In The Week, Ryan Cooper recently made the case that an apparent reduction of drone strikes during the Biden administration has gone largely unnoticed and is underrated in its significance.

Provocation of the Week

Americans generally support privacy protections in health care, and most of us would be upset if we found ourselves confronted by a television camera in our doctor’s office or hospital room. Nevertheless, there is a case for allowing journalists into hospitals to report on the COVID-19 pandemic and other public-health matters. Here is Peter Maass making it at The Intercept:

The general exclusion of journalists from U.S. hospitals early in the pandemic meant that there were scant photos or videos of patients afflicted with the virus. This paucity of graphic imagery came at a malleable time when Americans were making up their minds on whether lockdowns and other anti-Covid measures were truly necessary. While it is impossible to say whether stronger visual evidence would have diminished the skepticism that took root in the early days, a number of academics and doctors believe that would have been the case.

The pandemic has exposed how the documentation of what’s unfolding in an emergency room or intensive care unit can have a real impact … In less fortunate countries that have been consistently rattled by war or natural disasters, hospitals are common locations of newsgathering, because that’s where the casualties and their truths are found. If climate change and political turmoil in the U.S. lead to a greater number of mass casualty events, hospitals will increasingly become contested spaces where corporations come into conflict with journalists trying to report the news that’s unfolding behind their closed doors.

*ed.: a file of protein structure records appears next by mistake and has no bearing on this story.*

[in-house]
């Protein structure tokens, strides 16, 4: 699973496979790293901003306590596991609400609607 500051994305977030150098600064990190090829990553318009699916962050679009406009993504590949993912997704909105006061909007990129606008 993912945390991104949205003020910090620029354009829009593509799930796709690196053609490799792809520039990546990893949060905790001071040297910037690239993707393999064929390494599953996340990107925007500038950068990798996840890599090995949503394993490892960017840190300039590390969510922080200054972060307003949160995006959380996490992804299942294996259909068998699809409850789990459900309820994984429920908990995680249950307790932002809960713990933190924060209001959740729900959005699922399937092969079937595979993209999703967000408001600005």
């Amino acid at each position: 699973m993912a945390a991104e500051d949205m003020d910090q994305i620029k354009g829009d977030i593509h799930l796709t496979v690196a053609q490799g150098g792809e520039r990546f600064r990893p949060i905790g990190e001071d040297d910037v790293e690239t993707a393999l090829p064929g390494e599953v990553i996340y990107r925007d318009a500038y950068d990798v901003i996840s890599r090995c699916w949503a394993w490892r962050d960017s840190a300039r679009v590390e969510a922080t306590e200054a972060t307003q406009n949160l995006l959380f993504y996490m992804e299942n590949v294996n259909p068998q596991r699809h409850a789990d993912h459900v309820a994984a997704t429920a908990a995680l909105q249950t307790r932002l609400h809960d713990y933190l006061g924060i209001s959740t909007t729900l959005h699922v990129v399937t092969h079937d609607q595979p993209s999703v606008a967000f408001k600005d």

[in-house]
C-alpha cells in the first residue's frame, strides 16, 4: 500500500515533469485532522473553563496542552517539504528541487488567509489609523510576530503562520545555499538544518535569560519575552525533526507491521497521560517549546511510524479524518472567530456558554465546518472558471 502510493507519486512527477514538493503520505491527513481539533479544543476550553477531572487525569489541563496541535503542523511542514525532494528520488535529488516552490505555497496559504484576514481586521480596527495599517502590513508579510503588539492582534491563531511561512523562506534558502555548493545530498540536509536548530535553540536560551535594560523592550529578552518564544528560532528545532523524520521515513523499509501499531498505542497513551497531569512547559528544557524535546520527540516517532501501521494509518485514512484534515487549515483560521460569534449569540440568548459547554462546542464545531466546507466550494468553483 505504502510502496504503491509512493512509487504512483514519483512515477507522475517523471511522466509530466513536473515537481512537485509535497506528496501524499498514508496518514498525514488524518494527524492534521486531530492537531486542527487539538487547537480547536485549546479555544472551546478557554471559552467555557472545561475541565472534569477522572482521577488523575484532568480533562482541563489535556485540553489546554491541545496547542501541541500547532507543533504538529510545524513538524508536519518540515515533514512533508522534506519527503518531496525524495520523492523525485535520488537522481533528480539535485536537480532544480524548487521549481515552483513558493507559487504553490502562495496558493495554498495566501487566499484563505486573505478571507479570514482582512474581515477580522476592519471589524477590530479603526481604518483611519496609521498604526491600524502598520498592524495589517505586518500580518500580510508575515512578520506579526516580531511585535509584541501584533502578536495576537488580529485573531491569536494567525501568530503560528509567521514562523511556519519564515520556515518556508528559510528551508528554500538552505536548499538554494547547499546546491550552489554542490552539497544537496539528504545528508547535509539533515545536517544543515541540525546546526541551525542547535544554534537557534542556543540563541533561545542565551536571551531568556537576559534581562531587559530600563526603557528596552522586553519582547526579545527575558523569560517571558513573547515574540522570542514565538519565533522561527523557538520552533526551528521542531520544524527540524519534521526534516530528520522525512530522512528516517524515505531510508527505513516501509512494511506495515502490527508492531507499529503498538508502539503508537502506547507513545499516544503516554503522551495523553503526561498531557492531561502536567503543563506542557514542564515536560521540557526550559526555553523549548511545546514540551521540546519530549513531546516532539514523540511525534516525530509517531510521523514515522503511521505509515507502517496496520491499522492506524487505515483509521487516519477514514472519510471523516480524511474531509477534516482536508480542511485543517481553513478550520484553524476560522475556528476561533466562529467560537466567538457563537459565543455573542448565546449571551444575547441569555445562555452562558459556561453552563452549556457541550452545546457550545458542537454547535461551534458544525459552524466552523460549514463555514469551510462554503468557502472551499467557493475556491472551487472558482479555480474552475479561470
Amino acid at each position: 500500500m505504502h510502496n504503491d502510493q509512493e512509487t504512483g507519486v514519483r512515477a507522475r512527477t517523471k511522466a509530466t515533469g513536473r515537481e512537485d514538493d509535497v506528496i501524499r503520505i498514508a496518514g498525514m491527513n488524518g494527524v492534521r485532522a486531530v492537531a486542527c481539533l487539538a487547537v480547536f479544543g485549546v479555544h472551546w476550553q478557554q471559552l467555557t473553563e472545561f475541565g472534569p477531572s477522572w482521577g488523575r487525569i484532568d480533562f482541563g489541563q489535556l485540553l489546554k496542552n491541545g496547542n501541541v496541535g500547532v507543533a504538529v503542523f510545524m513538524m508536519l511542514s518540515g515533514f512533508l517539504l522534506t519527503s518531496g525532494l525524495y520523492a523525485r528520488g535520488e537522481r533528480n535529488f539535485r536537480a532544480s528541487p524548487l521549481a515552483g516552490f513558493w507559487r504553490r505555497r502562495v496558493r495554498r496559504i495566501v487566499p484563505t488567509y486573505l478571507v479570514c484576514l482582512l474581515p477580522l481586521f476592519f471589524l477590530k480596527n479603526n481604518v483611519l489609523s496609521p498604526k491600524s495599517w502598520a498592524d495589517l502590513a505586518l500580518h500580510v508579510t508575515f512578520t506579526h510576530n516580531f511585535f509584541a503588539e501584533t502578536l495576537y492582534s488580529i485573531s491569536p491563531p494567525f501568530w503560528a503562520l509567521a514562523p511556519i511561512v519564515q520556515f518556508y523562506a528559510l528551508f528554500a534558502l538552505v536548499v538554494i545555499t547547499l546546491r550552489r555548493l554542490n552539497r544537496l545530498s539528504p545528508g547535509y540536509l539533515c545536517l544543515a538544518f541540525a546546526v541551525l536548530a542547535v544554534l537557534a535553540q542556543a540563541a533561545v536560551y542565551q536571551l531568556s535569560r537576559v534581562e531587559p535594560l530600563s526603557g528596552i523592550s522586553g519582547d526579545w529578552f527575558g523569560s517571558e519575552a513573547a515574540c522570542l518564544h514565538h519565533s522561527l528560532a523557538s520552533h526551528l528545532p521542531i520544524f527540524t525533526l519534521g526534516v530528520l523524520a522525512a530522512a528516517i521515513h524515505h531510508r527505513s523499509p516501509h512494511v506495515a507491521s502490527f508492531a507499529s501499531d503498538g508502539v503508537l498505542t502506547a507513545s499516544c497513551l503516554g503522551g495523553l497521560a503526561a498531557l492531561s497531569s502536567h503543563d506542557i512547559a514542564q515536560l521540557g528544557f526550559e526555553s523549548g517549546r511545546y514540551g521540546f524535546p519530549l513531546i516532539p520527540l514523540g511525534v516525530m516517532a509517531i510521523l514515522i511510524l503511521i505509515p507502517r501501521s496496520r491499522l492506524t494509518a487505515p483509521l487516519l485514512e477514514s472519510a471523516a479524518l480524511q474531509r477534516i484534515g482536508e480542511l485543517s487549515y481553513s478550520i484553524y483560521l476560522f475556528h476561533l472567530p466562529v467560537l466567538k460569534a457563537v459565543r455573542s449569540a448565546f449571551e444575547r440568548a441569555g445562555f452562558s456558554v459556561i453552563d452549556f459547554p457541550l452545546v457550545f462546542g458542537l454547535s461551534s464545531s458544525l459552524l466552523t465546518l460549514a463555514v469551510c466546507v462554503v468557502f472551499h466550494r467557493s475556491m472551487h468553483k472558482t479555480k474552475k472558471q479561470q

More on the Pandemic

At Astral Codex Ten, Scott Alexander makes the case for an unusual COVID-19 treatment––and for doctors courageous enough to prescribe it. RealClearInvestigations highlights doctors who argue that more experimental COVID-19 treatments would have saved lives.

In Vox, Anna North found it noteworthy that Americans kept working during the pandemic:

For a moment in early 2020, it seemed like we might get a break from capitalism. A novel coronavirus was sweeping the globe, and leaders and experts recommended that the US pay millions of people to stay home until the immediate crisis was over. These people wouldn’t work. They’d hunker down, take care of their families, and isolate themselves to keep everyone safe. With almost the whole economy on pause, the virus would stop spreading, and Americans could soon go back to normalcy with relatively little loss of life.

Obviously, that didn’t happen.

Instead, white-collar workers shifted over to Zoom (often with kids in the background), and everybody else was forced to keep showing up to their jobs in the face of a deadly virus. Hundreds of thousands died, countless numbers descended into depression and burnout, and a grim new standard was set: Americans keep working, even during the apocalypse.

Of course, working during a pandemic is not a new standard for humanity––it’s the norm in human history. And in a contrasting article in the Financial Times, Robin Harding argued that the wealth that capitalism has generated is what made this pandemic different in wealthy countries:

Our very prosperity is what makes the virus so disruptive. Advanced countries are willing and able to pay a high price to save a small number of lives. Fifty or 100 years ago, life would have gone on as normal while the disease ripped through a much younger population. Whether lockdowns were good or bad, we could afford to make the choice.

On Social Media

A sentence to ponder from C. Thi Nguyen:

Twitter rewards high-context speech, and then gives us the perfect tool to decontextualize that speech. Twitter is designed to invite our vulnerability, and then punish it.

What would you like to see discussed in this newsletter in the coming year? After today’s email, Up for Debate will be on hiatus until the new year. So rather than ask a timely question and post your answers later this week I thought I’d inquire about what you want to think about in 2022. Are there any questions you’d particularly like to see posed to readers? Or particular debates that you’d like to see me survey and distill, presenting smart insights from multiple perspectives? Let me know at conor@theatlantic.com, and have a safe and joyful holiday season!

See you next year.

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This article has been updated to correctly identify Azmat Khan’s gender.